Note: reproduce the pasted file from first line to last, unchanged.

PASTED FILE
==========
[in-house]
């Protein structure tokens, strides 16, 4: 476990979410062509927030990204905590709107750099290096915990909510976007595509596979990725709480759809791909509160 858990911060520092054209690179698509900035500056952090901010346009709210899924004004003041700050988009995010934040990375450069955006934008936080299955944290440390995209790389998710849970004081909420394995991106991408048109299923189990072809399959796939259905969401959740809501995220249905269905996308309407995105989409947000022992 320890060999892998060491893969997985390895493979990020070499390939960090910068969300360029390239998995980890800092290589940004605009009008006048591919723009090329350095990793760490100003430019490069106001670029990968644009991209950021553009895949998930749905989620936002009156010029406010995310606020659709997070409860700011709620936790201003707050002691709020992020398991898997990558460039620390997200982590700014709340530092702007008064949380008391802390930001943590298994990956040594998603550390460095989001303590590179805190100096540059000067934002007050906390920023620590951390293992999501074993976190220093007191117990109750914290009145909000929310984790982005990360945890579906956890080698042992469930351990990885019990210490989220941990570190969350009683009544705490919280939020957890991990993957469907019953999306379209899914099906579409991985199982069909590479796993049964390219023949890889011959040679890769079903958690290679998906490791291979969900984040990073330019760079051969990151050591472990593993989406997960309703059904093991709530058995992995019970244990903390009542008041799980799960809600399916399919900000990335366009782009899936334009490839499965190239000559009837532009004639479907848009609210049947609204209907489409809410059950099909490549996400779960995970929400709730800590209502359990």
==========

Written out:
[in-house]
């Protein structure tokens, strides 16, 4: 476990979410062509927030990204905590709107750099290096915990909510976007595509596979990725709480759809791909509160 858990911060520092054209690179698509900035500056952090901010346009709210899924004004003041700050988009995010934040990375450069955006934008936080299955944290440390995209790389998710849970004081909420394995991106991408048109299923189990072809399959796939259905969401959740809501995220249905269905996308309407995105989409947000022992 320890060999892998060491893969997985390895493979990020070499390939960090910068969300360029390239998995980890800092290589940004605009009008006048591919723009090329350095990793760490100003430019490069106001670029990968644009991209950021553009895949998930749905989620936002009156010029406010995310606020659709997070409860700011709620936790201003707050002691709020992020398991898997990558460039620390997200982590700014709340530092702007008064949380008391802390930001943590298994990956040594998603550390460095989001303590590179805190100096540059000067934002007050906390920023620590951390293992999501074993976190220093007191117990109750914290009145909000929310984790982005990360945890579906956890080698042992469930351990990885019990210490989220941990570190969350009683009544705490919280939020957890991990993957469907019953999306379209899914099906579409991985199982069909590479796993049964390219023949890889011959040679890769079903958690290679998906490791291979969900984040990073330019760079051969990151050591472990593993989406997960309703059904093991709530058995992995019970244990903390009542008041799980799960809600399916399919900000990335366009782009899936334009490839499965190239000559009837532009004639479907848009609210049947609204209907489409809410059950099909490549996400779960995970929400709730800590209502359990």